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Trů. How will you go out of the house, Sir? He knows you are i’ the house, and he'll watch you this se'nnight, but he'll have you: He'll out-wait a serjeant for you.

La-F. Why, then I'll stay here.

Iru. You must think how to victual yourself in time then,

La-F. Why, sweet master Truewit, will you entreat my cousin Otter to send me a cold venison pasty, a bottle or two of wine, and a pallet to lie on?

Trų. Oh, I would not advise you to sleep, by any means.

La-F. Would not you, Sir? why, then I will not.

Tru. Yet there's another fear.
La-F. Is there, Sir? What is't?

Tru. No, he cannot break open this door with bis foot, sure.

La-F. I'll set my back against it, Sir. I have a good back.

Tru. But then if he should batter?

La-F. Batter! If he dare, I'll have an action of battery against him.

Tru. Caft you the worst. He has fent for powder already, and what he will do with it, no man knows: Perhaps blow up the corner 'o' the house where he suspects you are. Think upon fome satisfaction, or terms, to offer him.

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La-F. Sir, I'll give him any fatisfaction: I dare give any terms.

Tru, You'll leave it to me then ?
La-F. Ay, Sir: I'll stand to any conditions.

[Goes into the closet. Tru. How now? what think you, Sirs ? [He calls forth Cler. and Dau.] Were't not a difficult thing to determine, which of these two fear'd most?

Cler. Yes, but this fears the bravest: The other, a whindling daftard, Jack Daw! But La-Foole, a brave heroick coward ! and is afraid in a great look, ärd a stout accent. I like him rarely.

Tru. Had it not been pity these two should have been conceal'd ?

Cler. Shall I go fetch the ladies to the catastrophe ?

Tru. Umph! Ay, by my troth. Do, Clerimont, fetch 'em, and discourse to 'em all that's pass’d, and bring 'em into the gallery here.

Dau. This is thy extreme vanity now: Thou think'st thou wert undone, if every jest thou mak'st were not publish’d.

Tru. Thou shalt see how unjust thou art prefently. Clerimont, say it was Dauphine's plot.

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Trust me not, if the whole drift be not for thy good. [Exit Clerimont.] There's a fcarf i the next room, put it on, and be ready when I call Amorous. Away!--John Daw!

Daw peeping out of the clofet.
Daw. What good news, Sir?

Tru. Faith, I have followed, and argued with him hard for you. I told him you were a knight, and a scholar, and that you knew fortitude did consist magis patiendo quàm faciendo, magis ferenda quàm feriendo.

Daw. It doth fo indeed, Sir.

Tru. And that you would suffer, I told him: So at first he demanded, by my troth, in my conceit, too much.

Daw. What was it, Sir?
Tru. Your upper lip, and fix oʻyour foré-teeth.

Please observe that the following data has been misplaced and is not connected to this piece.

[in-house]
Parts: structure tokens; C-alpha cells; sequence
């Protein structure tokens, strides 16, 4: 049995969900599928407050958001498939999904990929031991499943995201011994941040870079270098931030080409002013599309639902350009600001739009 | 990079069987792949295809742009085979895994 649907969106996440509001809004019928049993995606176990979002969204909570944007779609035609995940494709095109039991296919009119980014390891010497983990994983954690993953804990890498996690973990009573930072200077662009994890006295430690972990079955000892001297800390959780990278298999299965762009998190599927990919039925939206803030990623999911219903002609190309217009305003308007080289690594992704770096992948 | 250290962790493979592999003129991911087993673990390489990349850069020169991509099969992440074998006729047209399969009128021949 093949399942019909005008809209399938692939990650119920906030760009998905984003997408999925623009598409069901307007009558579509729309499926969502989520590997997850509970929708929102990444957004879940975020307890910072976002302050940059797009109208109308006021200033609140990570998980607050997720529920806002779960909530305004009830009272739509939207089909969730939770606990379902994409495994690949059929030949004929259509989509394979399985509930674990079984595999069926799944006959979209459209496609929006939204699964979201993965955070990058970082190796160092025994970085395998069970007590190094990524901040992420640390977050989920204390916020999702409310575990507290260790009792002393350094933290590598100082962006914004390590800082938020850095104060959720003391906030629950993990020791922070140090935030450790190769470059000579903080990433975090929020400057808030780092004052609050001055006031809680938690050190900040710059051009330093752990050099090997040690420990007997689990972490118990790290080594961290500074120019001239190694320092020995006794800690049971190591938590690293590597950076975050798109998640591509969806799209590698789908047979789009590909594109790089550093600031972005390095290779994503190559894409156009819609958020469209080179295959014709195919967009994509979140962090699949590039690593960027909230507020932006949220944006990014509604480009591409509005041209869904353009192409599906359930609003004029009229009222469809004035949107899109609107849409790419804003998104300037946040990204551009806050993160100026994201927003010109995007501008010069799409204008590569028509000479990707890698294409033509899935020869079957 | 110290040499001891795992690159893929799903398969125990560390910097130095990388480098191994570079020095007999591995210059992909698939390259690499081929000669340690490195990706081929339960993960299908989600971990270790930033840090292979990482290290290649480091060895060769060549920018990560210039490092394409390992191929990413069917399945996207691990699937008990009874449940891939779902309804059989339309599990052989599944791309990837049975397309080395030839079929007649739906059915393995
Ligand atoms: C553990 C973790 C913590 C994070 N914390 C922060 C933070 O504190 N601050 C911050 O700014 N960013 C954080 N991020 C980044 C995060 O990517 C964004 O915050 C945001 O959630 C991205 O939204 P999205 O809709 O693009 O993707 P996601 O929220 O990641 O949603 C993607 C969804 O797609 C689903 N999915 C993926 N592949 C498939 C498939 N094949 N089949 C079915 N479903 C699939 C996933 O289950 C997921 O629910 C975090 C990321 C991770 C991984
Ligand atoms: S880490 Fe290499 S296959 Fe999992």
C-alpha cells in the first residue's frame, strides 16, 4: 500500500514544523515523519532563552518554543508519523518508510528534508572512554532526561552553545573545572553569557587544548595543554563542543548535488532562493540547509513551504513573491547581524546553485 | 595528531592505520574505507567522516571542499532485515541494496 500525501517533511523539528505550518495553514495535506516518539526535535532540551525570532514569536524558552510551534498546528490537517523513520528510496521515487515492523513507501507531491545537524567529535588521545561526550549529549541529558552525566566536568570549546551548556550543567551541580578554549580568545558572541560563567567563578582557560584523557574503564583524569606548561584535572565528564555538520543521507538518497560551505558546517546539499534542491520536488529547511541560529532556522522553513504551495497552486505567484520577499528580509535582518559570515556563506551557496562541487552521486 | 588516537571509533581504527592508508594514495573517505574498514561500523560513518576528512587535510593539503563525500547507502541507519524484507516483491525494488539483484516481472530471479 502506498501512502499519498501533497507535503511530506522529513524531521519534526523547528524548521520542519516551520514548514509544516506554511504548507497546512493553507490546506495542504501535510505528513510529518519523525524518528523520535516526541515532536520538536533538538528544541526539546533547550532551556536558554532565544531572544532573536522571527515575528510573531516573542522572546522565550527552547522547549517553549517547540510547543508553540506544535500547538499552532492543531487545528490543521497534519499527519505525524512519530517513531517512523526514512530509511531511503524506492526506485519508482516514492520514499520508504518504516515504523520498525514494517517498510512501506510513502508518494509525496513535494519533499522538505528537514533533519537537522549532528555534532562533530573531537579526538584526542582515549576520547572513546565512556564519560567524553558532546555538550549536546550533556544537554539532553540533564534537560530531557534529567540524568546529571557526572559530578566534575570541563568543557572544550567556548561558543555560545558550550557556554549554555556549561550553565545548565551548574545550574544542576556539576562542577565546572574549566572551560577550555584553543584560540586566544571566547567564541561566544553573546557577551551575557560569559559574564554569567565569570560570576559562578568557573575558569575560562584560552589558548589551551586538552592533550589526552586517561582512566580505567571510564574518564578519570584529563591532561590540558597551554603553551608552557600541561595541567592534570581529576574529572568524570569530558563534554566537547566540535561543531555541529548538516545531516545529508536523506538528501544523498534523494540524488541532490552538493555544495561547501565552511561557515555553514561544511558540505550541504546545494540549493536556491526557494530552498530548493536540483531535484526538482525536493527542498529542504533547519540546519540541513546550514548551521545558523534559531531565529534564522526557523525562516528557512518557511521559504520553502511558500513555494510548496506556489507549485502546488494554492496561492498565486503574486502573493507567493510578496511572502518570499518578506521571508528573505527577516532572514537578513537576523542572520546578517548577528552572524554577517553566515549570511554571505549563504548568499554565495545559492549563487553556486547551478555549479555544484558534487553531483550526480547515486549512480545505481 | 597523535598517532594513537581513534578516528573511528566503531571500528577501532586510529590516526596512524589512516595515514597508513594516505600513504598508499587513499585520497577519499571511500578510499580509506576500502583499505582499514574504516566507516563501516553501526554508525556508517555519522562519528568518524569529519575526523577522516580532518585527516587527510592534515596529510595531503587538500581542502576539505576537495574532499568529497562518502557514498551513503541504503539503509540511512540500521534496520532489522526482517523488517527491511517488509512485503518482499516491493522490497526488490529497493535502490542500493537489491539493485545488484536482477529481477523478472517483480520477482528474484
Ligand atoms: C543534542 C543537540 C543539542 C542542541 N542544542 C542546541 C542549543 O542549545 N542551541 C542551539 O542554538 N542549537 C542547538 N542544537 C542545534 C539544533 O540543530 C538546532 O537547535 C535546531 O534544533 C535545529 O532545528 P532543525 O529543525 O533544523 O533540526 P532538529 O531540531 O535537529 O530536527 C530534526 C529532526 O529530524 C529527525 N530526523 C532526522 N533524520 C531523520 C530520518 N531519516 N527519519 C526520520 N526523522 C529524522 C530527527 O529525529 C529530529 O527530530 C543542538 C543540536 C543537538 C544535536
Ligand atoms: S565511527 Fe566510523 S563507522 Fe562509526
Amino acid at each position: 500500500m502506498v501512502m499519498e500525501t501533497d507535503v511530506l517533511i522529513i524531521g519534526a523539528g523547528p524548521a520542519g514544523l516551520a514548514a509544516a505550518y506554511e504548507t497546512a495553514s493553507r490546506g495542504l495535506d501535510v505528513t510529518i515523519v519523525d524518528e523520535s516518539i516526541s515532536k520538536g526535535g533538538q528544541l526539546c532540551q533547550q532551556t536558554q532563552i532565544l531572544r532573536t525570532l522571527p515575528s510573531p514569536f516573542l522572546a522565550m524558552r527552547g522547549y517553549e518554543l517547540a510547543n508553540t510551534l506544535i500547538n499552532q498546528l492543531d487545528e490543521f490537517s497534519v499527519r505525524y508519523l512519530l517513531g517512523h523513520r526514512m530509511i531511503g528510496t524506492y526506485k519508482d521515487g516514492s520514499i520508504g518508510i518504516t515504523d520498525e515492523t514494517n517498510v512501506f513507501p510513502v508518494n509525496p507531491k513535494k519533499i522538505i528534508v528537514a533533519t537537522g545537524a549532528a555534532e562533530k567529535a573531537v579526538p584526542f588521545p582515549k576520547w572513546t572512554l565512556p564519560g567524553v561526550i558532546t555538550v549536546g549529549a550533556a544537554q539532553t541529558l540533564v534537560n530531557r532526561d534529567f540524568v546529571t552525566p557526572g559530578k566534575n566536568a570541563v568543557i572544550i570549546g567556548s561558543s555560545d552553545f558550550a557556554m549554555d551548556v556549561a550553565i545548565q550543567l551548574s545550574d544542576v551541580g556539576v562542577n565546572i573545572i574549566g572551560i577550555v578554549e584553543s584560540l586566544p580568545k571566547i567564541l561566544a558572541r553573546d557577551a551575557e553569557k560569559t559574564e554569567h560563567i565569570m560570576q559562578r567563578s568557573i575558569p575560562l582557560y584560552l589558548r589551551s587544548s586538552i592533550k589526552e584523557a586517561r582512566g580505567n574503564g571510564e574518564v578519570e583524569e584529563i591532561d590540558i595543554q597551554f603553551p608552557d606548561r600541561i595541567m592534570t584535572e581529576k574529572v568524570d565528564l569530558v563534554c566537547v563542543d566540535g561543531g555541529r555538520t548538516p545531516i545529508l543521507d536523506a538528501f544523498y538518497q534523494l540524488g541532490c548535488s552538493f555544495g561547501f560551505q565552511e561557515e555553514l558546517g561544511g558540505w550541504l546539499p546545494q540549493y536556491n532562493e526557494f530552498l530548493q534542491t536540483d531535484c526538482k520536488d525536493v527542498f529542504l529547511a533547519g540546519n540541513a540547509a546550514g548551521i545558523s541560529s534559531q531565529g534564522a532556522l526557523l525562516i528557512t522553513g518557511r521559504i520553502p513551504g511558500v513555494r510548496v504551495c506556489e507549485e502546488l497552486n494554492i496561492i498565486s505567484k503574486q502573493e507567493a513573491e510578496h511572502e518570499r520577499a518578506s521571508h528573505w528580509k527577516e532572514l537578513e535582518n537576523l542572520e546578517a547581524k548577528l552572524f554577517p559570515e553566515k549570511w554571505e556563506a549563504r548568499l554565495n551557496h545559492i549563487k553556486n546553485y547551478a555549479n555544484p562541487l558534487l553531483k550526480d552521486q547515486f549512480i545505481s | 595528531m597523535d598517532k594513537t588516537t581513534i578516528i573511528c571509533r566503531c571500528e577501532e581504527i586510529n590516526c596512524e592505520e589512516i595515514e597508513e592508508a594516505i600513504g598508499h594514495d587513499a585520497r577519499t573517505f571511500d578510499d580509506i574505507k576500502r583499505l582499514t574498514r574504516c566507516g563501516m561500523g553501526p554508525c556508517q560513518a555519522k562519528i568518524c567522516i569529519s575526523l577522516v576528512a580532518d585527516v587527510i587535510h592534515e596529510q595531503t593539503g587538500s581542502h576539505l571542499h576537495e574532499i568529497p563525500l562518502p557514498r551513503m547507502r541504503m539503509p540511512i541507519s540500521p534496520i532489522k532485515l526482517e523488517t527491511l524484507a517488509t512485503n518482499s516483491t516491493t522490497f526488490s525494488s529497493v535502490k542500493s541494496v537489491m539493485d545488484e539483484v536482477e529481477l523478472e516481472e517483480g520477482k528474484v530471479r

Daw. 'Twas unreasonable.

Trú. Nay, I told him plainly, you could not spare 'em all. So after long argument (pro & con, as you know) I brought him down to your two butter-teeth, and them he would have.

Daw. Oh, did you so? Why, he shall have 'em.

Tru. But he shall not, Sir, by your leave. The conclusion is this, Sir: Because you shall be very

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THE SILENT WOMAN. 303

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good friends hereafter, and this never to be re. member'd or upbraided; besides, that he may not

boast he has done any such thing to you in his own 1 person, he is to come here in disguise, give you

five, kicks in private, Sir, take your sword from siyou, and lock you up in that study during pleasure: Which will be but a little while ; we'll get it releas'd presentlya ... !

Daw. Five kicks? He shall have fix, Sir, to be friends.

Tru. Believe me, you shall not over-shoot yourfelf, to send him that word by me.

Daw. Deliver it, Sir, he shall have them with all my heart, to be friends.

Tru. Friends ? Nay, an he should not be fo, and heartily too, upon these terms, he shall have me to enemy while I live. Come, Sir, bear it bravely.

Daw. Oh, Sir, 'tis nothing. Tru. True. What's six kicks to a man that reads Seneca ?

Daw. I have had a hundred, Sir.

Ladies enter here, brought by Clerimont, and listen.

Tru. Sir Amorous ! No speaking one to another, or rehearsing old matters. [Dauphine comes forth and kicks him.

Daw.

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Daw. One, two, three, four, five. I protest, Sir Amorous, you shall have fix.

Tru. Nay, I told you, you should not talk. Come, give him fix, an he will needs. Your fword. Now return to your safe custody; you shall presently meet afore the ladies, and be the dearest friends one to another. [Exit Daw.] Give me the scarf now, thou shalt beat the other barefac'd. Stand by-Sir Amorous !

Re-enter Sir Amorous.

La-F. What's here? a sword ? Tru. I cannot help it, without I should take the quarrel upon myself. Here he has fent you his sword

La-F. :'ll receive none on't.

Tru. And he wills you to faften it against a wall, and break your head in some few several places against the hilts.

La-F. I will not, tell him roundly. I cannot endure to shed my own blood.

Tru. Will you not?

La-F. No. I'll beat it against a fair flat wall, if that will satisfy him: If not, he shall beat it himself for Amorous.

Tru. Why, this is strange starting off, when a

man

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